As a crusading marital troubleshooter, the first failing marriage Marabel rescued was her own. After six-and-a-half years it had slipped into a joyless routine in which "pass the salt" was extended conversation. "If Marabel hadn't been the one to change," insists lawyer-husband Charlie, "we would probably be among the ranks of the divorced."
What triggered Marabel's transformation from nagging hausfrau to Total Woman was a dinner-table argument over plans for the next evening. "From now on," decreed Charlie icily, "when I plan for us to go somewhere, I will tell you 20 minutes ahead of time, you can get ready, and we'll do without all this arguing!" Marabel quickly realized that "at the rate we were going, 10 years from now we would hate each other!"
She decided to try to save the marriage. After a cram reading course in self-improvement (like Dale Carnegie and marriage manuals), she began to "experiment" with her role as wife. One evening she greeted conservative Charlie at the door in pink baby-doll pajamas and white go-go boots. He "dropped his briefcase on the doorstep and chased me around the dining-room table," she confides to readers of her book.
Recalling her pre-TW days, Marabel confesses, "I was a shrew. Charlie was looking for me to make him happy when he came home, and I began to do it. Within one week he began to talk. It took about eight months for us to really communicate the way we used to before we were married."
Encouraged by friends, the messianic Marabel was soon preaching her gospel to eager disciples. The TW movement started in homes and soon spread to churches, schools and men's conventions—last year, for example, Marabel addressed the Turkey Growers of America. There are now about 100 instructors in 28 states and Canada teaching Marabel's $15 course (four two-hour sessions). Among the 15,000 graduates are singer Anita Bryant, Mrs. Jack Nicklaus, Mrs. Joe Frazier and a dozen Miami Dolphin wives.
Marabel and Charlie, who at 35 is two years her junior, met in 1962 when his mother introduced them. At the time Charlie, a Miami native (his parents founded a piano company there), was a law student at the University of Miami. Marabel, the daughter of an Ohio security guard, was working as a counselor on Charlie's campus with the Crusade for Christ, a nondenominational Christian group. She had come to Florida a year before after quitting Ohio State in her sophomore year, when the money she had earned as a beautician ran out.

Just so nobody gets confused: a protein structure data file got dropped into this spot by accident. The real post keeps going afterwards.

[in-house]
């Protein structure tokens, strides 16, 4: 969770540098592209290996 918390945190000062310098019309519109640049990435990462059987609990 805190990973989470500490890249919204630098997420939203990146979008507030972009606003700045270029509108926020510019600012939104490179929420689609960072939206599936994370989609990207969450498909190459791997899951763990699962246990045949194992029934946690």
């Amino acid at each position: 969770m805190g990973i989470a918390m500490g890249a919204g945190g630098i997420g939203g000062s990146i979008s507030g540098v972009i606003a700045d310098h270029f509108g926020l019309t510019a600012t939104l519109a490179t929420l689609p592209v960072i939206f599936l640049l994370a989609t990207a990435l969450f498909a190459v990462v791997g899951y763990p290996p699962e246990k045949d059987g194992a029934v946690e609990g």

Six months after they met, Marabel was snuggled next to Charlie in his car when he proposed. Marabel, however, had fallen asleep and awoke only in time to hear "...and that's what I want in a wife." Had she been awake, she laments, "I could have saved myself and Charlie years of misery."
For both Marabel and her followers, sex is a vital part of the TW treatment: in the second week of the course, pupils are told to be ready and willing for love-making at any hour during each of the next seven days. (During one lecture a student muttered, "What's she think I am, a sex maniac?") Marabel herself reveals that she has seduced Charlie under the dining-room table by candlelight ("A very creative girl," he brags) and sent sexy notes to his office.
Other homework assignments include greeting husbands in provocative costumes. One woman stripped to the buff and wound herself in Saran Wrap and a big red ribbon. An NFL player, whose wife had taken the Total Woman course, decided to reverse the game plan and met her at the door wearing only a hair ribbon, an apron and galoshes.
Marabel's tips to aspiring Total Women include "remove all prickly hairs and be squeaky clean from head to toe," never allow the hands to be still during intercourse, and bolster a husband's ego by asking him to open jars. Some husbands have viewed such ploys as TW trickery. "It's not manipulation," Marabel protests. "We are just doing it because we want to be tip-top wives."
Now partners with Marabel in their burgeoning TW business, Charlie finds himself squeezing his tax law work into mornings and evenings, but he's not letting Total Women dominate him. "Foremost," he maintains, "I'm still a lawyer."
Both he and Marabel vow that success will spoil neither them nor their marriage. But TW is consuming so much of their time that they have to work at planning family picnics and outings with their two daughters, Laura, 9, and Michelle, 5.
A maid now comes in once a week to clean the Morgans' split-level home in upper-middle-class Bay Point, Florida. "If she can't come, I do it," says Marabel. "I am a homemaking executive, and I like to make pies and cakes and clean my house and put flowers in vases."
With her success and newfound money, Marabel sometimes has to stifle her old independent self. Every once in a while, when Charlie rubs her the wrong way, she admits thinking, "If only I weren't teaching that blasted course, I'd tell him a thing or two."
While the women's liberation movement has been campaigning to take the role playing out of marriage, a 37-year-old Florida mother of two, Marabel Morgan, has built a thriving business on the credo: "Let your husband be your master." Her book, The Total Woman, last year's nonfiction best-seller, sold more than 500,000 hardback copies, and the paperback rights have been bought for $600,000. Marabel's success at merchandising her step-by-step techniques for connubial bliss has made her a kind of Xaviera Hollander of happy housewives.